Iconic Department Store Lord & Taylor May Have Outlived Its Place On the Retail Landscape
The fate of Lord &Taylor, which closed its flagship store earlier this year, is up in the air. Hudson’s Bay, which owns Lord & Taylor and Saks Fifth Avenue, has hired a financial adviser to review Lord & Taylor’s business, and that review could lead to a sale or a merger.
HBC has retained PJ Solomon as its financial adviser for the review of the Lord & Taylor operating business.
Hudson’s Bay Co., based in Toronto, owns more than 40 Lord & Taylor locations around the country, including locations at The Palisades Center, Vernon Hills Shopping Center in Scarsdale, and Ridge Hill in Yonkers.
The Lord & Taylor chain, founded in 1826, is the oldest department store chain still operating in the United States. However, Lord & Taylor has been struggling in recent years, as it failed to adapt to changing shopping habits and the growth of e-commerce as quickly as rivals like Nordstrom (NYSE:JWN).
Lord & Taylor is low-hanging fruit for the HBC. The middle-of-the-road department store banner saw its year-over-year sales decline, and together with Hudson’s Bay and the now-shuttered Home Outfitters, store comps fell 5.2%.
HBC has long worked to take advantage of its real estate, and Lord & Taylor’s value to HBC is increasingly difficult to find in its department store operations, while easier to find in its property holdings. In February it closed on the sale of the Lord & Taylor Fifth Avenue building to WeWork Property Investors for CAD$1.1 billion, or $850 million, so the value of that building alone nearly reached its annual sales.
Last year HBC was reportedly looking to unload not just the Manhattan flagship and its Skokie, Illinois, location (shuttered in 2017 after months of pressure from activist investor Land & Buildings Investment Management to sell off its best properties and deliver the proceeds to investors), but the entire chain.
That’s now officially on the table as part of a wider effort to bring HBC the utmost in profitability and potential for growth. The company in recent years has been simplifying its organization, strengthening its retail operations and unlocking the value of its real estate, and its review of its options for Lord & Taylor “is another example of how we are exploring options to position HBC for long-term success,” said HBC CEO Helena Foulkes. “Over the last year, we’ve taken bold actions and made fundamental fixes that have resulted in a far stronger, more capable HBC, having returned to positive operating cash flow, increased profitability and strengthened the balance sheet.”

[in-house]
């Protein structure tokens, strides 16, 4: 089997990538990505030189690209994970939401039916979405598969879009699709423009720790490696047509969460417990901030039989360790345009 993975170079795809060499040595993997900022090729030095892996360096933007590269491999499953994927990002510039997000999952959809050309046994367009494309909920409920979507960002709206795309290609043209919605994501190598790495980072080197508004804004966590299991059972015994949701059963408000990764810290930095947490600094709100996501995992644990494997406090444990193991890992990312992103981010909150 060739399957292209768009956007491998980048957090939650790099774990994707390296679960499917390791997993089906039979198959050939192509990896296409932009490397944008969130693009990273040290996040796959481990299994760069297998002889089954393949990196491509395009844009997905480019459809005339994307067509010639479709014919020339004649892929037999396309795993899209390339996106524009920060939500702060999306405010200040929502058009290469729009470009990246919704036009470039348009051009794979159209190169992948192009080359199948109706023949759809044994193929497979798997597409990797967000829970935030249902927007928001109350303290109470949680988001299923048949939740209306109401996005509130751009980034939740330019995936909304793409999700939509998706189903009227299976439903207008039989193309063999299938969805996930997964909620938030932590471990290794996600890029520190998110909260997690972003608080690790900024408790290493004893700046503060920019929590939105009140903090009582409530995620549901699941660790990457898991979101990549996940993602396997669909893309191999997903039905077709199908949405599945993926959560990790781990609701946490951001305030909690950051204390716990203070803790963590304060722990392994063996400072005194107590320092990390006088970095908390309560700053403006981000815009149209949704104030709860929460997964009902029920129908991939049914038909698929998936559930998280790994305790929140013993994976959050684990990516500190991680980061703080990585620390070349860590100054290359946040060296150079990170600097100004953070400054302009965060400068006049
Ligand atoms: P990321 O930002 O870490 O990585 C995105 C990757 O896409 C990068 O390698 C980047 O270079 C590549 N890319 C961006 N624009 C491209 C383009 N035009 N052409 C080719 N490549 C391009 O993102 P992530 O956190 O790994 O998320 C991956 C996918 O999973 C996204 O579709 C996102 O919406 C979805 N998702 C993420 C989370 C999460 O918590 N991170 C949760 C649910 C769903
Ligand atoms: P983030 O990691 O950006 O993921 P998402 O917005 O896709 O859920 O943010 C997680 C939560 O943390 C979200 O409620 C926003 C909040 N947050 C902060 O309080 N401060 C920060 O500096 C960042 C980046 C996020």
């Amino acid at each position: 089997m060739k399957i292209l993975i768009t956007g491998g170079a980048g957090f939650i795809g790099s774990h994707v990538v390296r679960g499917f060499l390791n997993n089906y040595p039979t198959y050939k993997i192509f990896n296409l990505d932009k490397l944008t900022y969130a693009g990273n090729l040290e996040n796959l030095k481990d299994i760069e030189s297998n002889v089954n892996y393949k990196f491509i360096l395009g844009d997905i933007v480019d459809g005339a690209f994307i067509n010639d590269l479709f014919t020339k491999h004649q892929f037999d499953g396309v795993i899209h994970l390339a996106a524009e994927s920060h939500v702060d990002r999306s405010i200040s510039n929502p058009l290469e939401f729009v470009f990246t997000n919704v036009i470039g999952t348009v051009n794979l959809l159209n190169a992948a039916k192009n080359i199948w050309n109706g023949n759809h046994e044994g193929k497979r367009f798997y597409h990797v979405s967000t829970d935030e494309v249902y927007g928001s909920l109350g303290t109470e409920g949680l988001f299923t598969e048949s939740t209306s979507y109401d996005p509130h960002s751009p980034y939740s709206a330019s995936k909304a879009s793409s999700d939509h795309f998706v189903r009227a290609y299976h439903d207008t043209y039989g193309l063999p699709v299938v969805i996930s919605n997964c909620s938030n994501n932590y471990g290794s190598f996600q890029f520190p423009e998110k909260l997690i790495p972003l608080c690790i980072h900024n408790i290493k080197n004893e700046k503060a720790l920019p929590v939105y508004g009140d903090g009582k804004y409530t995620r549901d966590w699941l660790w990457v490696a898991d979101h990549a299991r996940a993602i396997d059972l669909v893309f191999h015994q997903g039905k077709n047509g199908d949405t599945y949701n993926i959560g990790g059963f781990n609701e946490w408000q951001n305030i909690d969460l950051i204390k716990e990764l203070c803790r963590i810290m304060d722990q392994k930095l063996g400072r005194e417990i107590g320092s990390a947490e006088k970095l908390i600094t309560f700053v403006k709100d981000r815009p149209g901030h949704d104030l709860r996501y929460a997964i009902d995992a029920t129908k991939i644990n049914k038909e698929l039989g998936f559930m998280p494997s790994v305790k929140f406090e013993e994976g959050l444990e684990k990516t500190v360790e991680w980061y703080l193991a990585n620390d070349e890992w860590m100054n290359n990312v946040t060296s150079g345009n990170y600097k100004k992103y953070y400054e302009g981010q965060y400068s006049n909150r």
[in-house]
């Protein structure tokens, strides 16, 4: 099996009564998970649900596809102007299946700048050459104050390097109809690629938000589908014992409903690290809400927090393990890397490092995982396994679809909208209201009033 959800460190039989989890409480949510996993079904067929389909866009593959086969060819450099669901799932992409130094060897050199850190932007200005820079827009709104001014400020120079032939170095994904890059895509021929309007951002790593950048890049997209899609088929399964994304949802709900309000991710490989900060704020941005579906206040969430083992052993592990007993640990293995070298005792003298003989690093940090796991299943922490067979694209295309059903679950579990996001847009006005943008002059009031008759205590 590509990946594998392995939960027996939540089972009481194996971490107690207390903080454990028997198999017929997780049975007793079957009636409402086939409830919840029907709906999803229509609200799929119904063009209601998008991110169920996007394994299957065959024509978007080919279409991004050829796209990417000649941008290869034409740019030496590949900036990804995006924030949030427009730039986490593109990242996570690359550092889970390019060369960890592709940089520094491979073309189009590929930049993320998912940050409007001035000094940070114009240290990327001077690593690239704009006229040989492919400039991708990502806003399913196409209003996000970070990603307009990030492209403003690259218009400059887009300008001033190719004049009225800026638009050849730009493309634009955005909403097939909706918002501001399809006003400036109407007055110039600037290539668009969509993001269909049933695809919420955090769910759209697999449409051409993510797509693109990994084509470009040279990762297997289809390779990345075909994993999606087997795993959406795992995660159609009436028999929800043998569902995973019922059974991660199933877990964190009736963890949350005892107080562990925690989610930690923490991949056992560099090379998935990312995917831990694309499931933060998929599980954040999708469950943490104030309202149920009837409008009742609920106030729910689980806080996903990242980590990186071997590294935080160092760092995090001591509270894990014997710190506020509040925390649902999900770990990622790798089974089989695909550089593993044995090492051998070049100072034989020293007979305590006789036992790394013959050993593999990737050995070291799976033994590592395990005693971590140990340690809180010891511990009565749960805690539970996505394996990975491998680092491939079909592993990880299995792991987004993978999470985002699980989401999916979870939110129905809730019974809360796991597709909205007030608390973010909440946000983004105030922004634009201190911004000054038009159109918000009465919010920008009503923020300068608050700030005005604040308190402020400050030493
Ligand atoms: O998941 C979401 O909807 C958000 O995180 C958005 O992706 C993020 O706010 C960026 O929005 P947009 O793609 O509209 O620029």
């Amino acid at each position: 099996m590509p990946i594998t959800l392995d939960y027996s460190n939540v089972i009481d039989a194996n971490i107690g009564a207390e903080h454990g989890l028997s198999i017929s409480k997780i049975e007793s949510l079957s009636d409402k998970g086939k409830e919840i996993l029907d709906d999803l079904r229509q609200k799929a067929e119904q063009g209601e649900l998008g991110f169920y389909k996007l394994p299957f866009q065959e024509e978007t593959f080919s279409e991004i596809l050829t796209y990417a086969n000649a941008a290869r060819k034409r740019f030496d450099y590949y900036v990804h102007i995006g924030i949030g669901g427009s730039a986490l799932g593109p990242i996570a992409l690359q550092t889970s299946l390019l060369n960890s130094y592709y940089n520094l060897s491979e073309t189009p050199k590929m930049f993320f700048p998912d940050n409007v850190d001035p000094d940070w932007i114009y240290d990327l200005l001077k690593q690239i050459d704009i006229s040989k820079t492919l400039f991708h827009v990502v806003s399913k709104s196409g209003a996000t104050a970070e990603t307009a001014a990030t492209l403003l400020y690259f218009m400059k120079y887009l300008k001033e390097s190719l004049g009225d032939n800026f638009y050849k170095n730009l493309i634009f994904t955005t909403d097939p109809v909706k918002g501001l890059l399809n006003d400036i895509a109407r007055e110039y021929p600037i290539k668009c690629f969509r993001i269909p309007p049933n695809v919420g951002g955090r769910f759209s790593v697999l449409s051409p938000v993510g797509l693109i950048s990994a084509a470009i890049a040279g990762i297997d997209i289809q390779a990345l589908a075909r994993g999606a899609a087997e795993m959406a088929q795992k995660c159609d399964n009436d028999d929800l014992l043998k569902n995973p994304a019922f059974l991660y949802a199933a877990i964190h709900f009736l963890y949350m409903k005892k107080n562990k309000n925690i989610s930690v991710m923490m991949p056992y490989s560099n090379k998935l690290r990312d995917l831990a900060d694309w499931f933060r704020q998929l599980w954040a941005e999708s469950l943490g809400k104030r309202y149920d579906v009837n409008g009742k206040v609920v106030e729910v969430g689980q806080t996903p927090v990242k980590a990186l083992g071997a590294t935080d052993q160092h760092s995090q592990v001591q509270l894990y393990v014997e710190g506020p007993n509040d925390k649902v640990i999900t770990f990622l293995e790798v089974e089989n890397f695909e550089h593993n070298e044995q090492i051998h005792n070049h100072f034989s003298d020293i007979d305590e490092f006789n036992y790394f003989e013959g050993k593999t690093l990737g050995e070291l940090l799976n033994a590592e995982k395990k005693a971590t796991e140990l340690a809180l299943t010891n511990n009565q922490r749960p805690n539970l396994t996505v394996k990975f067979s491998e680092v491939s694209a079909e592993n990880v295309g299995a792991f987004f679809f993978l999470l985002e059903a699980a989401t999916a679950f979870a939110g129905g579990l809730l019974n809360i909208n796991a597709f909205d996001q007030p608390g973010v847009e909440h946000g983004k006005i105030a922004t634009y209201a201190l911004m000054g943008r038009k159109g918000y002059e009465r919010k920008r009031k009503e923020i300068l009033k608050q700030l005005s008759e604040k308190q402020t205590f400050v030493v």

Lord & Taylor closed two of its 50 full-line stores earlier this year, leaving it with 48 locations concentrated heavily in the Northeast. Back in June, Hudson’s Bay announced that it will move more aggressively to right-size the iconic department store chain’s footprint in 2019, by shuttering up to 10 more stores.
Earlier this year, Lord & Taylor confirmed that it will not renew the lease for its store at Oakbrook Center in the Chicago suburbs when it expires in January. Lord & Taylor decided to close its store at Monmouth Mall in suburban New Jersey, as that mall is slated for an extensive redevelopment. This location is also set to close next month.
While Lord & Taylor has announced these three store closures, that still leaves about seven more that have not been identified yet.
During Hudson’s Bay’s Q1 earnings call, CFO Ed Record said that none of the Lord & Taylor stores covered by the company’s North American real estate joint venture were likely to close. This joint venture with Simon Property Group and other big institutional investors is a vehicle to take outside investment in Hudson’s Bay’s top-notch real estate and showcase its value to investors.
Of Lord & Taylor’s 45 full-line locations not already slated for closure, 30 have been contributed to the joint venture, including the Palisades Center.
The seven remaining store closures will likely come from a pool of 15 possible stores.
About half of Lord & Taylor’s stores are in the greater New York region, meaning that there is a lot of store overlap. The Trumbull, Connecticut, store is one likely candidate for closure. There are two other Lord & Taylor stores 25 miles away in far more desirable locations. Furthermore, that store is about to face much tougher competition with the opening of a new mall anchored by Nordstrom and Bloomingdale’s in late 2019.
A relatively new store in Yonkers, New York, also may be closed, as it sits just five miles from Lord & Taylor’s extremely successful store in Eastchester.
Sales and profitability are the main factors Hudson’s Bay will consider when deciding which Lord & Taylor stores to close in 2019, but terms of its leases — and the desirability of the underlying real estate — will also affect the calculus.
For a store with an expiring lease, closing up shop is straightforward. But for a store where Lord & Taylor is locked into a long-term lease, the company would want to negotiate a buyout with the landlord. Hudson’s Bay was able to negotiate favorable lease buyouts for the two stores it closed earlier this year.
Landlords’ willingness to make similar concessions — or at least to keep any termination fees modest — will undoubtedly have some impact on Lord & Taylor’s final decisions.